Dunn is charged with first degree murder in Jordan’s death, as well as three counts of attempted murder.
Similarities to Trayvon Martin
Jordan’s parents can’t help to see the similarities between their son’s killing and that of Trayvon Martin.
Both would have turned 18 this February: Trayvon on the 5th, Jordan on the 16th. Both were black boys, shot to death by men who said they found the teens threatening, and claimed self-defense. The two boys died at similar times — around 7:30 p.m. on otherwise quiet evenings; Trayvon on a Sunday, Jordan on a Friday.
Angela Corey, the Duval County state attorney exported to Seminole County after being named special prosecutor by the Florida governor in the Zimmerman case, is the prosecutor in Dunn’s case too.
Two judges have recused themselves in the Dunn case, one pushed from the case after Dunn’s defense accused her of bias for denying him bond and denying his indigence claim. The Zimmerman trial cycled through three judges too – the first forced to recuse herself because her husband practiced law in the same firm as Mark NeJame, the star Orlando area attorney who does legal commentary for CNN, and who’s friends with Zimmerman attorney Mark O’Mara, and the second, Judge Kenneth Lester, removed after O’Mara accused Lester of bias for revoking Zimmerman’s bond after it was revealed that Zimmerman’s wife lied to the court about how much money the couple had available to them as they claimed indigence. As of April 2012, they had raised more than $200,000 from supporters.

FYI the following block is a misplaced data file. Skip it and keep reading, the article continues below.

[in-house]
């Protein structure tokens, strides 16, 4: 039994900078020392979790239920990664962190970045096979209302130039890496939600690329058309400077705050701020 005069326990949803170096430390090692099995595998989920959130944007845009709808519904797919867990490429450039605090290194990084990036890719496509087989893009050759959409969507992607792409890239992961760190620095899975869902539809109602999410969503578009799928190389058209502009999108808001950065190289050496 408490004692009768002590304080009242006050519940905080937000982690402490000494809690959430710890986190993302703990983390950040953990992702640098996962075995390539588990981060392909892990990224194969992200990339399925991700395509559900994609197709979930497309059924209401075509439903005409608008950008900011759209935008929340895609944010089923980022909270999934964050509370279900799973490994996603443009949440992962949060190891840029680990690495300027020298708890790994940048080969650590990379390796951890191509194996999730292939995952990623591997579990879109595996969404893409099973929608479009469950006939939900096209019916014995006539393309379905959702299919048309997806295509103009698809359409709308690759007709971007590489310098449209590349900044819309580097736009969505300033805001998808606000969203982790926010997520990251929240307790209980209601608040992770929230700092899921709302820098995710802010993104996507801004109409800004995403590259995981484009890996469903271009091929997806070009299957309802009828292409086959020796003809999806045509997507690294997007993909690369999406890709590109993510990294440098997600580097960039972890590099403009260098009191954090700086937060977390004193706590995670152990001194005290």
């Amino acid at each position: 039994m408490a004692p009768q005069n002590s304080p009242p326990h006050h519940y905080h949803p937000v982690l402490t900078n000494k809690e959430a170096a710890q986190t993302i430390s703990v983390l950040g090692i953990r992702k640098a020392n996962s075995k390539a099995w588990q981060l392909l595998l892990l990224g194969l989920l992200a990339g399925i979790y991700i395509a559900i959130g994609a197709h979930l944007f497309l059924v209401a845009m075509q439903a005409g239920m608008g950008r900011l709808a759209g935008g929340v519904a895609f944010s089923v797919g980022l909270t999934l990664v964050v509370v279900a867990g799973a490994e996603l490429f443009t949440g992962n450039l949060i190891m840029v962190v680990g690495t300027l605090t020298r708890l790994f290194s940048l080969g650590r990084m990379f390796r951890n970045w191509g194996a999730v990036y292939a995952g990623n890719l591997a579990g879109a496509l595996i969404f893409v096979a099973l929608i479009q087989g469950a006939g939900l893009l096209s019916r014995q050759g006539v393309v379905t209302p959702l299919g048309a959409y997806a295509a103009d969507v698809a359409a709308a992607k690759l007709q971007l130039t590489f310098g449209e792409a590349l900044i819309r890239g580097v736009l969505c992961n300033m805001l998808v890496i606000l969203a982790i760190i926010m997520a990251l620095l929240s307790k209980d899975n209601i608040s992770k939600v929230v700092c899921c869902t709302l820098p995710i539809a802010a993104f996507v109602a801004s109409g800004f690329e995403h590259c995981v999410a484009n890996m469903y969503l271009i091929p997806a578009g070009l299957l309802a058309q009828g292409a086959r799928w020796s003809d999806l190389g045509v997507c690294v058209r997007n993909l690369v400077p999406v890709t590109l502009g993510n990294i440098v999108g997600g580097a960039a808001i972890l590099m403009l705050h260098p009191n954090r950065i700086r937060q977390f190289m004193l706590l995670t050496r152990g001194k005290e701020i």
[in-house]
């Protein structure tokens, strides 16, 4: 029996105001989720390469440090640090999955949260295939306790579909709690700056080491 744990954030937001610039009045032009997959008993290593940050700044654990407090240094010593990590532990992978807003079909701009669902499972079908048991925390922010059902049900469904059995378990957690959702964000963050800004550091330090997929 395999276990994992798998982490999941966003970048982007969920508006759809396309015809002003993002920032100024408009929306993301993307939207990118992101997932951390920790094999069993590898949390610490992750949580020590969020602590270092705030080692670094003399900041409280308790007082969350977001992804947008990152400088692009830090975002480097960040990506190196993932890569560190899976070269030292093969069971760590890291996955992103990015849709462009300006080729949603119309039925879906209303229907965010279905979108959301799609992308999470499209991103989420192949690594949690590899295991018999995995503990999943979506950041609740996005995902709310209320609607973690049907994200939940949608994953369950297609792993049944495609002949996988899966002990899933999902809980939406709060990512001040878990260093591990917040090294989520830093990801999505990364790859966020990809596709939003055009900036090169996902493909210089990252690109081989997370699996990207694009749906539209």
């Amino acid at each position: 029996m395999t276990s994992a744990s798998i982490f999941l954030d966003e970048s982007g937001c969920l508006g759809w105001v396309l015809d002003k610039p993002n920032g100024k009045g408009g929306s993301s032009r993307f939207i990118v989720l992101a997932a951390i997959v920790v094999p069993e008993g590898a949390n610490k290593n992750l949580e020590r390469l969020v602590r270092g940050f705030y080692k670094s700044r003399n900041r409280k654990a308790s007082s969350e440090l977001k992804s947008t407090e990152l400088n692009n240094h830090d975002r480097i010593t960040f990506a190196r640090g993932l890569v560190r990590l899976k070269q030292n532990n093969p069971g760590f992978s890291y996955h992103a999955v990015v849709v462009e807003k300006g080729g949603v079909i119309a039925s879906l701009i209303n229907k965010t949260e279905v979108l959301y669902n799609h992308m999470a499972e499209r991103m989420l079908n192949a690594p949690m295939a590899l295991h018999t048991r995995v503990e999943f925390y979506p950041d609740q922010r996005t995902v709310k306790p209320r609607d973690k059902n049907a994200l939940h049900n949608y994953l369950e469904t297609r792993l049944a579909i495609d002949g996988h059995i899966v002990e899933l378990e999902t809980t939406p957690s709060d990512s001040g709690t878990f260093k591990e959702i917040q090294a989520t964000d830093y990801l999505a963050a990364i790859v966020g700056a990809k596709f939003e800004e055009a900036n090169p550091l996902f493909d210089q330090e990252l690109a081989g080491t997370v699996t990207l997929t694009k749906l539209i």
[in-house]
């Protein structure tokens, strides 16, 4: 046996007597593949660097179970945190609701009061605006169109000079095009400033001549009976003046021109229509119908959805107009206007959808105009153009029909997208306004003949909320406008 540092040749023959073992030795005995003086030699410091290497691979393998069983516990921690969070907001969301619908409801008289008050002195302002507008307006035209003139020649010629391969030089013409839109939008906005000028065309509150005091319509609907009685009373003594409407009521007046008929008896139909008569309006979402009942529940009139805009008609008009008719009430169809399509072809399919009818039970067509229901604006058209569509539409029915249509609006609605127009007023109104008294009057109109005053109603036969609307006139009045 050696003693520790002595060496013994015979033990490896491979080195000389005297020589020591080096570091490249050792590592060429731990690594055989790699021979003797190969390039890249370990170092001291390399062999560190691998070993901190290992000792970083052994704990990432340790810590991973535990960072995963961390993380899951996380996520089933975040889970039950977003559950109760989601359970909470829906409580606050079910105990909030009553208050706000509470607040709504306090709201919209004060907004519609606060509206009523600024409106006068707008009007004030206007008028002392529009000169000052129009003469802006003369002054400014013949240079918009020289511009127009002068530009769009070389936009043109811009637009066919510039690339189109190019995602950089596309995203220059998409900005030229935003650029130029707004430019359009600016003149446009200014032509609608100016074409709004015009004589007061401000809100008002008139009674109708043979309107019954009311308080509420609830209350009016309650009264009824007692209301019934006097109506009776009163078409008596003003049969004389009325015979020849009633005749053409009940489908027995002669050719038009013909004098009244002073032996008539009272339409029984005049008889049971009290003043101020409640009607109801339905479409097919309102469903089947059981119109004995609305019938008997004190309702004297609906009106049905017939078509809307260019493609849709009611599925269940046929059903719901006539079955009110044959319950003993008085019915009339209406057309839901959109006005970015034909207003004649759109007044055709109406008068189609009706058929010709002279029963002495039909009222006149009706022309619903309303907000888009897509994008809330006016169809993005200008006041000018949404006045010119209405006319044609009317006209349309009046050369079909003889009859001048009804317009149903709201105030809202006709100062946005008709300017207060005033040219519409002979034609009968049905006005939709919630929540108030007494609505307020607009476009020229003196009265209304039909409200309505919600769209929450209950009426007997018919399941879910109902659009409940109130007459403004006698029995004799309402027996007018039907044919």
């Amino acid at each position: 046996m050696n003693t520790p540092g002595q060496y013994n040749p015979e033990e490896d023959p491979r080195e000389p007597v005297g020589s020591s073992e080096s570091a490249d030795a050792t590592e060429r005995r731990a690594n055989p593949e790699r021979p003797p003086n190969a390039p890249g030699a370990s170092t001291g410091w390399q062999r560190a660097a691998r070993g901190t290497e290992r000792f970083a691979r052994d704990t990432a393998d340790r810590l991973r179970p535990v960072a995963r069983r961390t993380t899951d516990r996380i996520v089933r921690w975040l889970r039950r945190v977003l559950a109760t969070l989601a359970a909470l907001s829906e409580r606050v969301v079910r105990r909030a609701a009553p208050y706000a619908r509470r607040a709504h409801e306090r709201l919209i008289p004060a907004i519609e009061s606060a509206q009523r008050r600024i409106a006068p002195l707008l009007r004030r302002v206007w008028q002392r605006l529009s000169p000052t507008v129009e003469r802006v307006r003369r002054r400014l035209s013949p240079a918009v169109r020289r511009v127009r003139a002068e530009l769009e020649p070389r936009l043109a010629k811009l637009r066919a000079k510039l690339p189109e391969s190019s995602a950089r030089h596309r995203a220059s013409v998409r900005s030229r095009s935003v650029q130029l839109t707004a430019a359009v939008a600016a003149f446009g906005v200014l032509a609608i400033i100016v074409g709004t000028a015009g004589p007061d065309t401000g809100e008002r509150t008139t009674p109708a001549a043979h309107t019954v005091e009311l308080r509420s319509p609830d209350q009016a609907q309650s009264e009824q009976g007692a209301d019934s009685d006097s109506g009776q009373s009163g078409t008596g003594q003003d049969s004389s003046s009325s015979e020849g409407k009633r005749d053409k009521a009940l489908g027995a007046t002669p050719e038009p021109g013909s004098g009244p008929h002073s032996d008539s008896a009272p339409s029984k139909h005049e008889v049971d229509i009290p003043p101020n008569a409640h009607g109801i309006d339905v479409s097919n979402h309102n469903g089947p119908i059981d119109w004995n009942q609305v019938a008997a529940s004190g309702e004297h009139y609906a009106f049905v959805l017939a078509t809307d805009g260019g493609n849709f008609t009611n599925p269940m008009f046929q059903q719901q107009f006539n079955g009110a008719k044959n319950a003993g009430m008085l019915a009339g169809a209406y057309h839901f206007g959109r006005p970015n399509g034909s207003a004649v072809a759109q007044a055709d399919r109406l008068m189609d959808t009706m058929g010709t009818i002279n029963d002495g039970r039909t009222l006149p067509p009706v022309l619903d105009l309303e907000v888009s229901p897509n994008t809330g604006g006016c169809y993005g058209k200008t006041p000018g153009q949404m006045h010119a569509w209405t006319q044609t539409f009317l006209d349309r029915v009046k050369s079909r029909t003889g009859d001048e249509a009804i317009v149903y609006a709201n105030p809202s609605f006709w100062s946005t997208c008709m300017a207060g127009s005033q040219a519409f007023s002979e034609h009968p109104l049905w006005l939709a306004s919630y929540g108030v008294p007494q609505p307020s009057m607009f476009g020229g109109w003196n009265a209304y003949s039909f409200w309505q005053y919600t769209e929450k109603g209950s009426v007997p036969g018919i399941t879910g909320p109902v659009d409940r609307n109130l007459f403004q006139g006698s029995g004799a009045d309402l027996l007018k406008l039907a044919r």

Jordan’s parents worry about other potential similarities, including what they say were attacks on Trayvon Martin’s reputation by Zimmerman’s defenders. They worry that Dunn’s attorneys, or his defenders, will do the same thing to Jordan.
“We expect that that will definitely be a part of the defense, to discredit Jordan,” says McBath, who Davis and Phillips call Lucy. “But it would be hard to do so because nothing about his character has anything to do with the trial. The boys were simply sitting in the car. That’s were it all began, so it has nothing to with the character of Jordan, or any of the boys in the car.”